No winners, no prizes.
We just wanted deserving entrepreneurs to have a venue where they could pitch to institutional investors. At best, they could get funded, at worst, they WILL get valuable experience, feedback, and contacts.
The event was actually a non-public post-event, where ready attendees of the pitching seminar Pitchcraft could volunteer to do an ACTUAL pitch. There were a few audience slots which we opened up to the JGL subscriber base (there are benefits of becoming a subscriber!), which were gobbled up quickly.
Strict 5 minutes per pitch.
I thought there were generally awesome ideas behind each pitch – most pitches endeavored to solve real problems. VC Dan Pagulayan told me he’d want to further talk to 8 out of the 10 pitches presented, and that he’s really excited with the number of quality pitches presented.
Just some further observations on the event:
1) Value in witnessing pitches
As a very opinionated person, it was tough for me to JUST listen to the proceedings, but I gotta say, I learned a whole lot. Each pitch was basically an attempt to solve a specific problem in a specific area in our world: from OPM, recruitment, turbine engines, to geek couture, it was a thrill for me not only to learn about these different pockets from the pitchers, but also listening in on what the VC panel had to say. Horizon-stretching.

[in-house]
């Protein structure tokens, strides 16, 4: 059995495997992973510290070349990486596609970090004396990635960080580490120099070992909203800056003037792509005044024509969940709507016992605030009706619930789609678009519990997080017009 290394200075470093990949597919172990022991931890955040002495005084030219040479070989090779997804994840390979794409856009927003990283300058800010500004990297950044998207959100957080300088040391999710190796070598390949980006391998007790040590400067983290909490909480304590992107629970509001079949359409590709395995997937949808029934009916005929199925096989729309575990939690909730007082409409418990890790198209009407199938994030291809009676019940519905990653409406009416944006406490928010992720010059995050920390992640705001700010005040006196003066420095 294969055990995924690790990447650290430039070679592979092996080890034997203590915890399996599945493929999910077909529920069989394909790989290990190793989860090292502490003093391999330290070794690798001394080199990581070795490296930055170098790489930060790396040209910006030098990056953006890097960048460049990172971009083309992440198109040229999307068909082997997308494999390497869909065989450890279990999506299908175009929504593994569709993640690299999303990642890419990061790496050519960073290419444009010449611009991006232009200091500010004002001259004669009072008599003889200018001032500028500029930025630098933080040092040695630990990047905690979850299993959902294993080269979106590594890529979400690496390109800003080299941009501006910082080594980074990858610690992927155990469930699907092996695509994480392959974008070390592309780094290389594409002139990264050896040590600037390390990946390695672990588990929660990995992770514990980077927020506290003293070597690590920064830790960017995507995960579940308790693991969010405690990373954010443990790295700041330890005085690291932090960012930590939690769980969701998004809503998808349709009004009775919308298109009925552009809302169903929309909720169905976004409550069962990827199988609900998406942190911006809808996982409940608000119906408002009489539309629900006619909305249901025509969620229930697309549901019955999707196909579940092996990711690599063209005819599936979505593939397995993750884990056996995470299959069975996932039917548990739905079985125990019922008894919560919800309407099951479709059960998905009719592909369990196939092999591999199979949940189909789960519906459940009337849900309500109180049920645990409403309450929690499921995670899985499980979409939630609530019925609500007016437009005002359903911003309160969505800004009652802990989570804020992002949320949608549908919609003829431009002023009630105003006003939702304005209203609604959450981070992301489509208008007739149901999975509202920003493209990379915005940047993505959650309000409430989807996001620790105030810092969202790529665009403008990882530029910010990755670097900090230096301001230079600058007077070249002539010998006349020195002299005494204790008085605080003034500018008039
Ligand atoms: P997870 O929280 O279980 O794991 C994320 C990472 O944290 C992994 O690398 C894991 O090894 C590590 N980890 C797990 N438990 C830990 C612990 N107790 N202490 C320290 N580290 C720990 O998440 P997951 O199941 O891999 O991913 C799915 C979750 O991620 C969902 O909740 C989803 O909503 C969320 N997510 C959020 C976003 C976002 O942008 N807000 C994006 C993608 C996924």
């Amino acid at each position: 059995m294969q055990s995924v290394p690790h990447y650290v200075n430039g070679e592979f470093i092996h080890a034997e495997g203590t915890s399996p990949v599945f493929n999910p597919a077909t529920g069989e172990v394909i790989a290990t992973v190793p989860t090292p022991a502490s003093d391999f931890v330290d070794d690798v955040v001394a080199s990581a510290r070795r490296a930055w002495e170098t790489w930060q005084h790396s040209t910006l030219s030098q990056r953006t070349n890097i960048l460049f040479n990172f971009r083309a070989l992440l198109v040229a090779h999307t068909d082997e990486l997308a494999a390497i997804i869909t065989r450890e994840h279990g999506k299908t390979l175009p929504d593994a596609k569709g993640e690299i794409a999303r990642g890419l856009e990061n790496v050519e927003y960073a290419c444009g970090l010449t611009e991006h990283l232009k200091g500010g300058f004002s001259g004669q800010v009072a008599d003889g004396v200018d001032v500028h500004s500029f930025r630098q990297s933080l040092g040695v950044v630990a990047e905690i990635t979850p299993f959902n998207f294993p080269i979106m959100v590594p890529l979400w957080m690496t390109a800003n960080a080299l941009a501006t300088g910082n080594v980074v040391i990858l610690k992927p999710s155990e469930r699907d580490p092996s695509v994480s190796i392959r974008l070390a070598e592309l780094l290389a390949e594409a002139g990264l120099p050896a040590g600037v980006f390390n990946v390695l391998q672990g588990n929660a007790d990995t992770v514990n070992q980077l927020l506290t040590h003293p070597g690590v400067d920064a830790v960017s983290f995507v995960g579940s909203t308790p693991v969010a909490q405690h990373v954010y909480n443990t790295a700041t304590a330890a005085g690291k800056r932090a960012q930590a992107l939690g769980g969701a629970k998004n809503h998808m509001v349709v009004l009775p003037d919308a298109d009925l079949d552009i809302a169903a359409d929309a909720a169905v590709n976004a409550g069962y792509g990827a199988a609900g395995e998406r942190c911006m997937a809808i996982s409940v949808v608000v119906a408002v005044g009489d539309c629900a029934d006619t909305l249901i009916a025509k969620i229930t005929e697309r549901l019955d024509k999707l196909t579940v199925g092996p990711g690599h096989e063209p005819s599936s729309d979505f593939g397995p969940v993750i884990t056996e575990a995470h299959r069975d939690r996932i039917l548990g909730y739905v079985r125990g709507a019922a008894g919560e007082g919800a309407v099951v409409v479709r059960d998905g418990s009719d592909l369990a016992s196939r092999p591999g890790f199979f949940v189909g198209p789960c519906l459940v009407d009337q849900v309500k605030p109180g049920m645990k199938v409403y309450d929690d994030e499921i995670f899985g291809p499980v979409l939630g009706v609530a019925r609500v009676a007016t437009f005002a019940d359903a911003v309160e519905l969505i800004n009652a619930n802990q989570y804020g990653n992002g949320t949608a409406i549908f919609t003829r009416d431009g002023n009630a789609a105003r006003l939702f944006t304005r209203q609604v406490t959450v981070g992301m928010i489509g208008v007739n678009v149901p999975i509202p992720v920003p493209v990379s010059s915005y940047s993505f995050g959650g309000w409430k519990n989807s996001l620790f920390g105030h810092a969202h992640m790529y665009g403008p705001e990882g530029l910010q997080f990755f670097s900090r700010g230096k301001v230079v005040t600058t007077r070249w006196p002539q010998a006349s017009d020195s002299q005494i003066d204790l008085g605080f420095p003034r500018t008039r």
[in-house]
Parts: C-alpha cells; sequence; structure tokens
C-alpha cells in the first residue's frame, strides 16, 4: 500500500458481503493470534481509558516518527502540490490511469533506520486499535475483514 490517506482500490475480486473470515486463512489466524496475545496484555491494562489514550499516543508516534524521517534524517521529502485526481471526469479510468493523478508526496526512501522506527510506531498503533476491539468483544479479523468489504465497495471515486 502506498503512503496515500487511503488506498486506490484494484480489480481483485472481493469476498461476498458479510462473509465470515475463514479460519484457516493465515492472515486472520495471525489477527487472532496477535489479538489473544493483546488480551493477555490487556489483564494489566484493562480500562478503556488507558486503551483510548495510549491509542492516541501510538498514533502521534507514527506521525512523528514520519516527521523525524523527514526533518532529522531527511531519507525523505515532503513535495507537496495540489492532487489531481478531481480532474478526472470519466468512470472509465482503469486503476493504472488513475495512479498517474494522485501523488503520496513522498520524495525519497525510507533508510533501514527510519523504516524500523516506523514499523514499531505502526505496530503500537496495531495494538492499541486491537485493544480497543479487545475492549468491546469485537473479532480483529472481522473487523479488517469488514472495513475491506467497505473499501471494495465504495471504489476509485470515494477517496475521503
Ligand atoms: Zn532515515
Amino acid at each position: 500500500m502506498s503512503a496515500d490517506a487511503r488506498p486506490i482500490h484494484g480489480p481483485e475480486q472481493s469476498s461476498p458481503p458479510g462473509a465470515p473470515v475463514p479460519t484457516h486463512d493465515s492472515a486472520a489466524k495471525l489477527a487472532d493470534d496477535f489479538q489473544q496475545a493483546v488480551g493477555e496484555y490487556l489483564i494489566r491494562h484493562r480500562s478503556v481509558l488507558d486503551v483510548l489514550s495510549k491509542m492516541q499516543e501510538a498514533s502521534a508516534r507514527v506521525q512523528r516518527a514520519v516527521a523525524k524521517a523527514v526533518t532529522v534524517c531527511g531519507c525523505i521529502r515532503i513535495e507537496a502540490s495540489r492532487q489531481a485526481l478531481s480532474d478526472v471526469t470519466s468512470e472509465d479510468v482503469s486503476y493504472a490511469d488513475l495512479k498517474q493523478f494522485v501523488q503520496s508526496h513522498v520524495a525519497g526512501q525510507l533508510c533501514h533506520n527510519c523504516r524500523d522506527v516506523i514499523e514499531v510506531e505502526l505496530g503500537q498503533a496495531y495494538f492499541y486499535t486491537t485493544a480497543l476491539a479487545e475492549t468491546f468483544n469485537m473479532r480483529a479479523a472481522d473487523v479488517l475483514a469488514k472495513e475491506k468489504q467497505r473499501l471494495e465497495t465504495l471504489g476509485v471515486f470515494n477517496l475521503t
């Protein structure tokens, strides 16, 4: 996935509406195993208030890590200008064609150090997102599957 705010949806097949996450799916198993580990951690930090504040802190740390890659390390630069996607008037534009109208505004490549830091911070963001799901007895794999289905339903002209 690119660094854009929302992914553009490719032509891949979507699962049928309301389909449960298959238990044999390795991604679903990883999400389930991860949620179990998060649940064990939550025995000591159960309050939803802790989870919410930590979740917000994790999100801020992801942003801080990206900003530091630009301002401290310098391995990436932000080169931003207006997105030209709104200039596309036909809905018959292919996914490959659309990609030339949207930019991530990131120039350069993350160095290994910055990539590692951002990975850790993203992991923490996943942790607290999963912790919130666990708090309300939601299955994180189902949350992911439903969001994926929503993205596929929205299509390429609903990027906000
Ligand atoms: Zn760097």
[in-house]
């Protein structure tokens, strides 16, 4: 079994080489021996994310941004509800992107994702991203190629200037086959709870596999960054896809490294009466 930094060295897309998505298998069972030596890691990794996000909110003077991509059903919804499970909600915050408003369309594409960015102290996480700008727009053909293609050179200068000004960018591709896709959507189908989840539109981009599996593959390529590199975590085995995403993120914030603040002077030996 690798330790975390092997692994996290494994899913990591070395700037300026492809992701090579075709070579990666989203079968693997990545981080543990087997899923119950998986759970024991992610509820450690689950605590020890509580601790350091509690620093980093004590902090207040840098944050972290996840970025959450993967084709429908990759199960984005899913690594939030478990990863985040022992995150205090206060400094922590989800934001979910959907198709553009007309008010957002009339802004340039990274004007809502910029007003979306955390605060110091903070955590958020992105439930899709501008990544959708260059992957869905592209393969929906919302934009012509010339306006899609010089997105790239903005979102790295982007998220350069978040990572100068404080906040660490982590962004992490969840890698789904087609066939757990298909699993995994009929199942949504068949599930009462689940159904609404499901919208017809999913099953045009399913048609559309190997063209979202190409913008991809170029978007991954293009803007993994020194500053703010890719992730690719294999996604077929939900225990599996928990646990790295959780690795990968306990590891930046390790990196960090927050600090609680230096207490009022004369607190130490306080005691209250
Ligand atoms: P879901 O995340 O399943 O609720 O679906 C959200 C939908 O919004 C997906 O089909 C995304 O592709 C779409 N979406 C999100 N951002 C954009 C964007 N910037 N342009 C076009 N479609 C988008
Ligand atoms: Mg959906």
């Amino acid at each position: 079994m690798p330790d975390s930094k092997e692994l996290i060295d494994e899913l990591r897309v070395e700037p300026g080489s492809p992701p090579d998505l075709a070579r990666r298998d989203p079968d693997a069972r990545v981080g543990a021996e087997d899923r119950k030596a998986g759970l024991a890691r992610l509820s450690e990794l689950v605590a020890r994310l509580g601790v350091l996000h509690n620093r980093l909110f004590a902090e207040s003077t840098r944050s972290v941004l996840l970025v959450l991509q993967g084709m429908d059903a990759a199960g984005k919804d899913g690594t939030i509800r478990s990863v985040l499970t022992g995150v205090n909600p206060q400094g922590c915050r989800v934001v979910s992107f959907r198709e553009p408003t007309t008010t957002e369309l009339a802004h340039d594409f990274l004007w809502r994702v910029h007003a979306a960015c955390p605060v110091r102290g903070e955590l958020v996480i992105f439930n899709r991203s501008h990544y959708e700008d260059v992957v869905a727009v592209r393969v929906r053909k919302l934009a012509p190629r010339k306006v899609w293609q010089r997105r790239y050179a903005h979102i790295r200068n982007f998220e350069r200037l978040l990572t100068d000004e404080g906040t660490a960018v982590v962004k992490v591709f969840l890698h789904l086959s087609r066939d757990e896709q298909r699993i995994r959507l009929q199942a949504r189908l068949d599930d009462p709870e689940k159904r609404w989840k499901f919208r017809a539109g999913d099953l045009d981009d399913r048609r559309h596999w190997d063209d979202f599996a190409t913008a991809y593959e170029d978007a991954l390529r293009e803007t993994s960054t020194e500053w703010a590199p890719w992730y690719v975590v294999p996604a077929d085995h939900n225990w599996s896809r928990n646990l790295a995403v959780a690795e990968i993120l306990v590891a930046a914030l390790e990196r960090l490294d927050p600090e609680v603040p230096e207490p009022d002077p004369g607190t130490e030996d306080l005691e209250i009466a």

2) We need to practice with the time limit
7 out of the 10 people who pitched had to be cut off at the 5 minute mark. This for me indicates some lack of practice time. Pitchers have to maximize their airtime. In particular, what usually was part of what is cut is the ACTUAL money pitch: how much the startup needs, where it will go, and what’s in it for the investor. (I think these have to be conveyed quickly at the start)
3) Underlining go-to market strategy
Only a couple of pitches actually explained EXACTLY how the money they were trying to raise would be used in penetrating the market. I’ve seen this in particular with very technical founders who dive into the product, and sometimes miss pointing out how the startup would begin making money, and it intends to scale. For any investor, this is probably THE most crucial part – how exactly is this person going to make my money back?
4) Younger people are getting in on it
I’ve seen this trend in our JGL open coffee sessions (do sign up now!), where more and more students pitch and participate. 3 of the 10 pitches were given by current students. I think this is an awesome, awesome development, and I hope it continues to trend up.